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Queen of Free: Handling incorrect charges and billing

If you see you've been double-billed or overcharged, Cherie shares how to get it fixed.

INDIANAPOLIS — If you've been double-billed or overcharged, you can just ignore the mistake and move on, or you can address the problem and get it fixed.

On 13Sunrise, Cherie Lowe, the Queen of Free, shared some basic strategies to deal with that awkward moment when you confront the business that made the error, and get them to fix it.

First, you have to find the error, and to do that, you need to pay attention to your receipts. Read them before you leave the store or restaurant. Check you bank account online every day for electronic billing errors. The sooner you address the issue, the better your chances of making it right.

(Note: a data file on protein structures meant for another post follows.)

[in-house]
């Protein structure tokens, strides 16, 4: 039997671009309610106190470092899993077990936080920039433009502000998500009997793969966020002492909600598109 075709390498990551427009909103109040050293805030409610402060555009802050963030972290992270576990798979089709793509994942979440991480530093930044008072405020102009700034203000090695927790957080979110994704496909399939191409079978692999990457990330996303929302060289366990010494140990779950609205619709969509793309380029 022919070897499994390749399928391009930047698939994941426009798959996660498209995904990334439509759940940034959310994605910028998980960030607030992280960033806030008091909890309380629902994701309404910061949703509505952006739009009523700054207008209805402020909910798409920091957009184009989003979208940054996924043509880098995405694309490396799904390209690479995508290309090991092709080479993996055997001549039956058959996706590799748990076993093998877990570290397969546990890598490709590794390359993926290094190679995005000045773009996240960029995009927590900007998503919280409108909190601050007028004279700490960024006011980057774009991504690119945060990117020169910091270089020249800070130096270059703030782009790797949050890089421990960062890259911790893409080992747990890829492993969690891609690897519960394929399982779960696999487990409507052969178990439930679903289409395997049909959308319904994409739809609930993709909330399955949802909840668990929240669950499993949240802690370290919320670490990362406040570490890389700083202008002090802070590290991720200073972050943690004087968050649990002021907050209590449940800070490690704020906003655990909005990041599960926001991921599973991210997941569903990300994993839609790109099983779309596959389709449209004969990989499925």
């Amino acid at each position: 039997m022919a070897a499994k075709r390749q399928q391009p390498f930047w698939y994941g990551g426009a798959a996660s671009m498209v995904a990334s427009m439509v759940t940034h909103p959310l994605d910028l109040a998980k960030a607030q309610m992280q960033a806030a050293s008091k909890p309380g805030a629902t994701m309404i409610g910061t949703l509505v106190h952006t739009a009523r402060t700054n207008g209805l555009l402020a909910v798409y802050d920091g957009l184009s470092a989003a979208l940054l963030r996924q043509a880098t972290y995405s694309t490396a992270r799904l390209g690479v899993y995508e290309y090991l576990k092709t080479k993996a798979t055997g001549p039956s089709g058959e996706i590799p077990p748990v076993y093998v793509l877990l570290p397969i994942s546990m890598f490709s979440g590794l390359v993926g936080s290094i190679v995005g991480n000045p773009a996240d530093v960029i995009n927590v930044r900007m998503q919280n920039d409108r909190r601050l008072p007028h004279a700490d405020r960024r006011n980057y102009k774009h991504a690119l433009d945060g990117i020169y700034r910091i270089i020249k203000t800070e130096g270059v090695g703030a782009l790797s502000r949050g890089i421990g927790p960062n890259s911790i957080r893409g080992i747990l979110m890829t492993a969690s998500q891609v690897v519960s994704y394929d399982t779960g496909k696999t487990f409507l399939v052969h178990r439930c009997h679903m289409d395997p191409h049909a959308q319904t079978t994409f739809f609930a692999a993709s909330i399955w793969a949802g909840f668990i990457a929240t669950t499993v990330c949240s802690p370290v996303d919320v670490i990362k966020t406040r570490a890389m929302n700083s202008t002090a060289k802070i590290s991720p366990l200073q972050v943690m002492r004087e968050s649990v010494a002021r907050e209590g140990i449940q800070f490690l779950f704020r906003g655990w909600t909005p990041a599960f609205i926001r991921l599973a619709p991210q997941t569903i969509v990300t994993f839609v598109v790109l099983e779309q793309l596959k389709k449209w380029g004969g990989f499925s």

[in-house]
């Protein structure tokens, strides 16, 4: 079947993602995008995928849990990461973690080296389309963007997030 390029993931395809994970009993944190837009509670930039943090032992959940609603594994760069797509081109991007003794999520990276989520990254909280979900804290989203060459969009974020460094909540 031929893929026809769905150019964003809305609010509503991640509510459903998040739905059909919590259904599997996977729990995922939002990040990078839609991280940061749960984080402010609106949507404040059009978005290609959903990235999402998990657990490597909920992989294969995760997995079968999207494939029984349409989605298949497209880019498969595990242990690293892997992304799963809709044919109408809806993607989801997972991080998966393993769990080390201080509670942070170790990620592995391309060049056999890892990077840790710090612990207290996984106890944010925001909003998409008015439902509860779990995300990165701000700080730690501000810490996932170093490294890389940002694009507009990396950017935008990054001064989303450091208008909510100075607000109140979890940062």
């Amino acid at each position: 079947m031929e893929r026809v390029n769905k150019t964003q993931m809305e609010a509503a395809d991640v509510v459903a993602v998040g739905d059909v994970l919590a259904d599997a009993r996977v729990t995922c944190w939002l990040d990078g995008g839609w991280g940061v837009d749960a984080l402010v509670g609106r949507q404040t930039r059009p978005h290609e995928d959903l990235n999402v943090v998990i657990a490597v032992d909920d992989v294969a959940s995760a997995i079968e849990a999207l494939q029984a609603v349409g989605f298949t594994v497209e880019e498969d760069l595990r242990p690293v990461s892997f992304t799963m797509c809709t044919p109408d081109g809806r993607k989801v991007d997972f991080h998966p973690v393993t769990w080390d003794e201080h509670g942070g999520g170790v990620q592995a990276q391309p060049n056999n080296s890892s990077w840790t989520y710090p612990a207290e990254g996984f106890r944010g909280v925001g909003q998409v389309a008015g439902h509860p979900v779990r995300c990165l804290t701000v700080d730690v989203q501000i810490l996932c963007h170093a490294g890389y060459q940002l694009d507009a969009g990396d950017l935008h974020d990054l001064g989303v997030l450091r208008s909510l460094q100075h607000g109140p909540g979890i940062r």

Before you call their 800 number, have the business information and your information handy, including your credit card or bank account information, and the receipt showing the error, which should include a date, time and transaction number or code.

Then, as Cherie wrote in her blog, "Take a deep breath. Remain calm. Smile. You'll communicate more clearly." The customer service person who you ask to fix your problem probably was not the person who caused it, so they are not your adversary. A kind attitude will go a long way toward allowing them to help you.

Write down the names of everybody you talked with, and don't be afraid to ask to speak to a manager. You may need those names if you have to follow up. And don't be afraid to follow up if you don't see the charge reversed on your account within a few days.

And, if the error is more than a few hundred dollars, consider paying for outside help. You can make one call to an attorney to determine if their services will be worth it.

Watch Cherie's full segment from 13Sunrise in the video player.

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